2020 21 npt camp action

A glimpse into the future

As Canada’s National Para Hockey Team comes together for the first time in almost a year, COVID-19 challenges mean it will be a youthful group on the ice in Calgary

Jason La Rose
January 19, 2021

“I’m just starting to work on season plan D.”

Such is the life of a coach during the COVID-19 pandemic.

For Ken Babey, head coach of Canada’s National Para Hockey Team, the latest plan finally includes a little bit of on-ice action, with 14 players gathering at Hockey Canada headquarters at WinSport’s Canada Olympic Park for training camp beginning this week.

But even that will look different that Babey had originally hoped. With the challenges of travel during the pandemic and the risks that come from pre-existing health issues, a number of players have decided not to attend, leaving a roster that includes mostly up-and-comers.

The 14 players who will travel to Calgary have combined for 313 games with the national team, and 218 of those belong to captain Tyler McGregor (109) and mainstay defencemen Rob Armstrong (62) and Tyrone Henry (47).

Babey is turning the negative of not icing a full group into the positive of getting extra time to work with players that he may not typically have as much one-on-one time with during the course of a season.



“This is a good opportunity for them to show how much they've improved since we were together,” he says. “We've been away from each other for about 10 months now. They've been doing individual training on and off the ice. So we'll see how they look and we'll put them through their paces and see what their conditioning is like, and see their puck-handling skills, and we'll put them under pressure. We'll try and have some fun, too, and make a competition out of the week.”

And it’s not as if the players who won’t be in Calgary haven’t been skating.

Since the team was last together for a series against the U.S. in mid-February, Hockey Canada has facilitated the creation of hub cities across the country, allowing for groups of players to get on the ice a few times a week to keep their skills sharp.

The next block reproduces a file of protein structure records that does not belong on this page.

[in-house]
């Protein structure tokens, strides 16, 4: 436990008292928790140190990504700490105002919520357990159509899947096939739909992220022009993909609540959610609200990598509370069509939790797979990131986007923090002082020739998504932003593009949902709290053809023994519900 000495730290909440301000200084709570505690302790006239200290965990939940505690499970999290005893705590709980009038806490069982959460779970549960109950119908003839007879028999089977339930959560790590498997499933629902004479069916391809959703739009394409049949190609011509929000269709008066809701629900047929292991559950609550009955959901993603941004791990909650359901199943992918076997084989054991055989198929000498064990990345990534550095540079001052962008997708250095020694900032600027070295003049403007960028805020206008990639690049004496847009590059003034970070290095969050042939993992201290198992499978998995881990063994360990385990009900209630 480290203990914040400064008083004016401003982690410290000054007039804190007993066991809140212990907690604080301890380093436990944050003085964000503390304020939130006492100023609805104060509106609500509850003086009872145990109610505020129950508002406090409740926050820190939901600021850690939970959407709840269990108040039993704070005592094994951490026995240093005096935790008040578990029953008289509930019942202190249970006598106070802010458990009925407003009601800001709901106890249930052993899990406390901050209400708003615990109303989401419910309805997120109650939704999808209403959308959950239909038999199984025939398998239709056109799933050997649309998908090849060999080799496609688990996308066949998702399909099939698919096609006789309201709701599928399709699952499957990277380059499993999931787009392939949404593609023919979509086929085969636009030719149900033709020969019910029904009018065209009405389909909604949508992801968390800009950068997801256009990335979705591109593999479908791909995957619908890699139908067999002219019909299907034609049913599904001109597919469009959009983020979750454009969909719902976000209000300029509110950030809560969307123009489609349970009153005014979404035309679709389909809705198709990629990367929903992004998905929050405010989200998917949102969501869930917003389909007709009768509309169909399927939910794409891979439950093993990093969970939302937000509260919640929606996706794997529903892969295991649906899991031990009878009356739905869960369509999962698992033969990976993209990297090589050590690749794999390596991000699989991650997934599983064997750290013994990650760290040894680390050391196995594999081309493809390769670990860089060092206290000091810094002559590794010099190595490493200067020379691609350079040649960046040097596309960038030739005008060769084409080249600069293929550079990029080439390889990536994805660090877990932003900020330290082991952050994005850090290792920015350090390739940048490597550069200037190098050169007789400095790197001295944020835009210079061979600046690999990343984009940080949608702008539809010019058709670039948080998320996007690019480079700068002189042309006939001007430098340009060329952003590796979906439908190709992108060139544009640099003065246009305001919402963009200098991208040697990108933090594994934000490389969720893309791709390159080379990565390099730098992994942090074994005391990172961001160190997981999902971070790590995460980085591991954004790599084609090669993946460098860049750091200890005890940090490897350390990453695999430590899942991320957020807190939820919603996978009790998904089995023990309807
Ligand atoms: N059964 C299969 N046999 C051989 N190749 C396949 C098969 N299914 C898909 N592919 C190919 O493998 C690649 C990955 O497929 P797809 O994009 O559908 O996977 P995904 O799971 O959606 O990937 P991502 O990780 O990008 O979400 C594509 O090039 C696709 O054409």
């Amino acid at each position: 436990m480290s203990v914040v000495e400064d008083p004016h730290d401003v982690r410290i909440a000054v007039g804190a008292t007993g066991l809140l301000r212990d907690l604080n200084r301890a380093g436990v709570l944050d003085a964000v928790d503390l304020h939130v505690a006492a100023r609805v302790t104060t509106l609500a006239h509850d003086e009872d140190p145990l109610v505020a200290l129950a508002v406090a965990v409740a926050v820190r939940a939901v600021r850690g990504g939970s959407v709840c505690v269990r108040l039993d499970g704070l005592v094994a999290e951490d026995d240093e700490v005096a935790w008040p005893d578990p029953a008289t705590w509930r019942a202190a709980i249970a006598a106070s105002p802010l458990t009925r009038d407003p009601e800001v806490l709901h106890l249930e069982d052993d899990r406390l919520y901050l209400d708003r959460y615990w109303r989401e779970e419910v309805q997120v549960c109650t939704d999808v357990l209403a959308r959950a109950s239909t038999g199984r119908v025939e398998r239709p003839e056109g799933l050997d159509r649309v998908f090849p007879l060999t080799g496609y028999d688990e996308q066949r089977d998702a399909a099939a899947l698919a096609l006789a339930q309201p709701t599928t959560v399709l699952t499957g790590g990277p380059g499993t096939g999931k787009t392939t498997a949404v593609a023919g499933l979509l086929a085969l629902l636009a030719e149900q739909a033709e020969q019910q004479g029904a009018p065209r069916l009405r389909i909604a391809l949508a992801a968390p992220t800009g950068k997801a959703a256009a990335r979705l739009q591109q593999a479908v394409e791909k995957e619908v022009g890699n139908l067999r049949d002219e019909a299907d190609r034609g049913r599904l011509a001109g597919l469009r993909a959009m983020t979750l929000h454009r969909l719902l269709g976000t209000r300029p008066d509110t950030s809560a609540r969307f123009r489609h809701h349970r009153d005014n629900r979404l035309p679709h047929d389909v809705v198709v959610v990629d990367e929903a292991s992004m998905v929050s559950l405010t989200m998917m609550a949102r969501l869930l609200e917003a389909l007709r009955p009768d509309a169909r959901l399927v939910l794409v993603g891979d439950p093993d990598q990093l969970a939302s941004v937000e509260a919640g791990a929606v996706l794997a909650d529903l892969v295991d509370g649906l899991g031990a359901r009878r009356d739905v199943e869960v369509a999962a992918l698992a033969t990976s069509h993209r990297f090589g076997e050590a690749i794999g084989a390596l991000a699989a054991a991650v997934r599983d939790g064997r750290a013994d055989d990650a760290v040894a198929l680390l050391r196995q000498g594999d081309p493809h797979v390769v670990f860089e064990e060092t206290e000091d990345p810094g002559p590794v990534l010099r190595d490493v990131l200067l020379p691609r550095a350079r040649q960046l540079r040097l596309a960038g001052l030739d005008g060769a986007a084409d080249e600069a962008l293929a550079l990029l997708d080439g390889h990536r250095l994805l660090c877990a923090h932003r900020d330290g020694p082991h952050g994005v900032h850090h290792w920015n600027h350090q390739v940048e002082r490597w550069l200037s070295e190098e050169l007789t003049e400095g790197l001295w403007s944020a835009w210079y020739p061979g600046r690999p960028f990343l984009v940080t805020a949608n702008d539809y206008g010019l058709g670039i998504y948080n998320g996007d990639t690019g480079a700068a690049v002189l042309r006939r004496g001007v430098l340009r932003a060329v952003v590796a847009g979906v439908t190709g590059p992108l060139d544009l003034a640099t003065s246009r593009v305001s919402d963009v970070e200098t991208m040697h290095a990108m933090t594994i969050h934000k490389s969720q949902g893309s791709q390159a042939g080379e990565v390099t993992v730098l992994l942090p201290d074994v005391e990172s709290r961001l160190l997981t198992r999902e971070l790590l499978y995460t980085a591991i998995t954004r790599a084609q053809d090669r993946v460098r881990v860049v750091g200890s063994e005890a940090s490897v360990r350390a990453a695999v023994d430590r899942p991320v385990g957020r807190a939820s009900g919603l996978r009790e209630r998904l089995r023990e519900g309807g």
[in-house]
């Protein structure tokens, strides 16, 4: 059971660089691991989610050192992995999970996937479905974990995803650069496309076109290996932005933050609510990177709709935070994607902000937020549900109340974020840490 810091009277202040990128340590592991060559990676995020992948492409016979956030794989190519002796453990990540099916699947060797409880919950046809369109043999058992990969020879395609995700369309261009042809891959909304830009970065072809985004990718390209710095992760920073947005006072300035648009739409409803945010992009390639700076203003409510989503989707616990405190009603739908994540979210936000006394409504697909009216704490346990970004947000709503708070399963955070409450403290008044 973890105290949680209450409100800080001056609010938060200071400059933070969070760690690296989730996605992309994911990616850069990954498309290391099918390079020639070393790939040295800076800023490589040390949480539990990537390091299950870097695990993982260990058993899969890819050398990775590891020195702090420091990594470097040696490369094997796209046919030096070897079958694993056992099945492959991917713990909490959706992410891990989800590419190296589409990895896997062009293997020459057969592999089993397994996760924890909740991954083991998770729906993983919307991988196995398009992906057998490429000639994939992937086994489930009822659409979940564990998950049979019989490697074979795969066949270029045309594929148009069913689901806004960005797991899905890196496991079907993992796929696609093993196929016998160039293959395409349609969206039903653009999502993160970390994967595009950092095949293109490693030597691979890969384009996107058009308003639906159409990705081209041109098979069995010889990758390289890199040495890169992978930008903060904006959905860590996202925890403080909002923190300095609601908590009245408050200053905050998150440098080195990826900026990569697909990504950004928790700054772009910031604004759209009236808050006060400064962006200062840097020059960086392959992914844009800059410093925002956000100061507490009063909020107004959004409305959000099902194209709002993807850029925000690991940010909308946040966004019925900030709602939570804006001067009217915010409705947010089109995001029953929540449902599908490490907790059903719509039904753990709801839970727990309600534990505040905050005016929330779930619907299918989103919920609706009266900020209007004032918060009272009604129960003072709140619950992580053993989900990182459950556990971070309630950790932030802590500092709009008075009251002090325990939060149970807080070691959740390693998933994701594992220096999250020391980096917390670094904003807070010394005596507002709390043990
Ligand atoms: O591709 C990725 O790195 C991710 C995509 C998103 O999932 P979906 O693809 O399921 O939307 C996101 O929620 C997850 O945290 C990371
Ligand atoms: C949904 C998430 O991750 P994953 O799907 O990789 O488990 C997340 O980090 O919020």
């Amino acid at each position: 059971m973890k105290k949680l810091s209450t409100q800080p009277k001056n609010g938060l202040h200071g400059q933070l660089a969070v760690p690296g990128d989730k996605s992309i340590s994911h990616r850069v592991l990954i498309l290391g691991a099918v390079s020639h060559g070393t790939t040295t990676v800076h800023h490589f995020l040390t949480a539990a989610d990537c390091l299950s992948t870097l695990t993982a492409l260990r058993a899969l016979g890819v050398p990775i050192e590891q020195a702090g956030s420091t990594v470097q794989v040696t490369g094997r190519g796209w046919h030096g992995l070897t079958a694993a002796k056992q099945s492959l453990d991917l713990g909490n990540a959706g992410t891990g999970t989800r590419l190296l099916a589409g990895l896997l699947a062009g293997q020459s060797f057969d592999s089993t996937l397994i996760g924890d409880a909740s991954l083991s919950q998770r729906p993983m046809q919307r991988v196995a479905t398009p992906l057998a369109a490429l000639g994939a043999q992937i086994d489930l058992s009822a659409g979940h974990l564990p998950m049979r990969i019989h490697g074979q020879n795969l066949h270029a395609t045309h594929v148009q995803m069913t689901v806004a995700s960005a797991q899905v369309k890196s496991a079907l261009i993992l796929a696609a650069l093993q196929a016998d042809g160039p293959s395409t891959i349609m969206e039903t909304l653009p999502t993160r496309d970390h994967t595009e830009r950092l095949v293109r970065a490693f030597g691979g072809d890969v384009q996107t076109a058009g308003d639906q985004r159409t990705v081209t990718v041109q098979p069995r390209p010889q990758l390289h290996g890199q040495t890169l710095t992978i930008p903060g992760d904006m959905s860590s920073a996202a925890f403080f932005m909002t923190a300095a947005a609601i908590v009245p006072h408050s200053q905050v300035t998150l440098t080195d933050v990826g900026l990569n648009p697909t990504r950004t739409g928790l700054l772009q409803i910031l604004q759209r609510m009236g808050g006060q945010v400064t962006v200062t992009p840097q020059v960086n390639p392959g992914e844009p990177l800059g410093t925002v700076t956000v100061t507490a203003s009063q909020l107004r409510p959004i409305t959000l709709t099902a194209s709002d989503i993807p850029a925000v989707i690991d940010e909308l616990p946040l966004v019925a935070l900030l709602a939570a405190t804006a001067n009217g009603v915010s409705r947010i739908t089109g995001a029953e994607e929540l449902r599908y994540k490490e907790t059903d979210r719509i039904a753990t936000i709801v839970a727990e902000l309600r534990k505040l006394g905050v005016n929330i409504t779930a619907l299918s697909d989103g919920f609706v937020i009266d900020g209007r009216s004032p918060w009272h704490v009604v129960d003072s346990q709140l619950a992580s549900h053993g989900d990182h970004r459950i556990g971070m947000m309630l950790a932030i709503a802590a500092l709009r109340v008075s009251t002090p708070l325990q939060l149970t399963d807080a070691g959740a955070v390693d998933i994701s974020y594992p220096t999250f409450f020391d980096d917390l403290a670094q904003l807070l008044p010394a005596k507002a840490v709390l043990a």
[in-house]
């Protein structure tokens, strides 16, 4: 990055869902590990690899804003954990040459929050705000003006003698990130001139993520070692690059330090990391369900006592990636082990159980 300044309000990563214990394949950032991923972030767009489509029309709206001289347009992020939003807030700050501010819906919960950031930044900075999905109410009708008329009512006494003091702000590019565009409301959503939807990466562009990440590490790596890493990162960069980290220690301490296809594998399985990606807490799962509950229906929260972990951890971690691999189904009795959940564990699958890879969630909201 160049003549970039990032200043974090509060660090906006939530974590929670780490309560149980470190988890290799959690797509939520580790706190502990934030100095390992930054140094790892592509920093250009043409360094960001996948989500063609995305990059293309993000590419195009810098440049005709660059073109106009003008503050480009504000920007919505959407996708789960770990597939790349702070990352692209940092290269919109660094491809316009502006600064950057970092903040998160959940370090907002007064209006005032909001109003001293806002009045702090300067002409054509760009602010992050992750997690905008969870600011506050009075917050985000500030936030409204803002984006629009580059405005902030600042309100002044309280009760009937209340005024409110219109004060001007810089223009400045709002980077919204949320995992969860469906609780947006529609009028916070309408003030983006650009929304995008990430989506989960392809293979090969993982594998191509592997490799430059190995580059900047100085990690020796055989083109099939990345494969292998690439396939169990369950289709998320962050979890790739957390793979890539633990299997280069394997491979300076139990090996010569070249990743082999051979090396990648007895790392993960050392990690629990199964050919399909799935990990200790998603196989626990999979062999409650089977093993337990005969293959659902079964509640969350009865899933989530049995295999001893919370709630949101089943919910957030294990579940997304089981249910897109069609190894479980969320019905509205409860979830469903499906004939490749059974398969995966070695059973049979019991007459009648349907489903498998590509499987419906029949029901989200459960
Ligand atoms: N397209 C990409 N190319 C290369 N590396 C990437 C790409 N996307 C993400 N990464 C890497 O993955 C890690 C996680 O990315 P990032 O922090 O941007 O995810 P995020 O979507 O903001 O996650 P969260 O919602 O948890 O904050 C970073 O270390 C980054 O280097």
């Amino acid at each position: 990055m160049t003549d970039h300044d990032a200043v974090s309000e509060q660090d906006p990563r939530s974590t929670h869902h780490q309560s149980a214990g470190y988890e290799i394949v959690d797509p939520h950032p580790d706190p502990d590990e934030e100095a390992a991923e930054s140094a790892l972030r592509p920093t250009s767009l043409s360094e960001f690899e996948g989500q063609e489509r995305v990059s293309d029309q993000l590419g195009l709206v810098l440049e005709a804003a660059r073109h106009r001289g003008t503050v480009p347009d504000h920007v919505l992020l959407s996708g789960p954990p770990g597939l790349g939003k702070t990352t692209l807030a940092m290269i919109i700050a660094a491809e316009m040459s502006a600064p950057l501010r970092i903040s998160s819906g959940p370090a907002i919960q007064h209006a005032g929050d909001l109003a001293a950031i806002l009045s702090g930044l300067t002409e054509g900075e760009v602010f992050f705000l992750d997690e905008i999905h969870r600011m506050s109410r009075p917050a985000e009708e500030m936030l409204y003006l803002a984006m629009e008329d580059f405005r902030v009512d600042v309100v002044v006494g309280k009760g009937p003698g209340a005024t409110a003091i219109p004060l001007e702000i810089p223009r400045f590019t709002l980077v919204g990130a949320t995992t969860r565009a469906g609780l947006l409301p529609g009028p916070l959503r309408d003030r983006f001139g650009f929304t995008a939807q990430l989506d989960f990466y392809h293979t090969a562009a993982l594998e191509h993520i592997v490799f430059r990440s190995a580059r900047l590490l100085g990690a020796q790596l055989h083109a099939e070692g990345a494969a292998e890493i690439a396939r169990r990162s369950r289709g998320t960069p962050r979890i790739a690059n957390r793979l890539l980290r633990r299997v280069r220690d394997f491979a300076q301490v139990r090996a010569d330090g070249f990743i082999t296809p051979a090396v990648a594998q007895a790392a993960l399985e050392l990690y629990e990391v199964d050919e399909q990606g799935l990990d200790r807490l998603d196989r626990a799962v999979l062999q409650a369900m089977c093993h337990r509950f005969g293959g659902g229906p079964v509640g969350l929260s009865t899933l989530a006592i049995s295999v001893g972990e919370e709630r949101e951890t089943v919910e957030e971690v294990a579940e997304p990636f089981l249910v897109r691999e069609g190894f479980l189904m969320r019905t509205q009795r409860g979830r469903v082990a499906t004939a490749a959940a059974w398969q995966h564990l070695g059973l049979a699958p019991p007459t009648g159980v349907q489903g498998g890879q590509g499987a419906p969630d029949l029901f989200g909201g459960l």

“We're fortunate because a lot of them are grouped together, especially the Ontario guys, which is the primary make-up of our team,” Babey says. “They’re getting together three or four or five of them at a time. [It is] good for them to feel part of the team and feel connected to each other, and also challenge each other.”

Much like Troy Ryan, his coaching counterpart with Canada’s National Women’s Team, Babey has stayed virtually connected to his team throughout the pandemic, taking advantage of unexpected opportunities to work on the off-ice component of the program.

“When things happen like [the pandemic], negative things, so to speak, you have to turn them into a positive,” Babey says. “We have a great staff here and people that said, ‘Okay, what gaps could we fill when we're not together?’ So, that's the approach we took. And it's all about building our capacity.

“We've been doing weekly virtual team hockey talks, and we've been doing a leadership program. Our mental performance coach has met with [players] weekly to do individual training. As a group we've really been working together pretty much or more than we actually have in the past in some ways. And we worked a little bit on our team culture concepts. We couldn't get on the ice together so we thought, okay, we've got to get connected together and work on some things off the ice that we can maybe fix in terms of our culture as we approach the next 414 days.”

That countdown leads to the Opening Ceremony of the 2022 Paralympic Winter Games, where Team Canada will look to erase the heartbreak of 2018 – it was 38 seconds from gold in PyeongChang before settling for silver.

With the international schedule in flux for the rest of the 2020-21 season – the IPC world championship planned for the Czech Republic in May could be postponed or outright cancelled – Beijing 2022 is a shining beacon on the hockey horizon, and everything Babey does now revolves around the Paralympic plan.

That includes the next two weeks at camp, where young players will have an unexpected opportunity to showcase the progress they’ve made and prove they should be in the conversation for 2022 – and beyond.

“If they've been putting in the work, we should see they have improved,” Babey says. “So that could mean very strong depth in 2022. And then also into the next quad (the four-year Paralympic cycle). A lot of these players that are coming here could move on to the next quad, too.

“This is the future of the program, really.”

For more information:

Esther Madziya
Manager, Communications
Hockey Canada

(403) 284-6484 

Spencer Sharkey
Manager, Communications
Hockey Canada

(403) 777-4567

Jeremy Knight
Manager, Corporate Communications
Hockey Canada

(647) 251-9738

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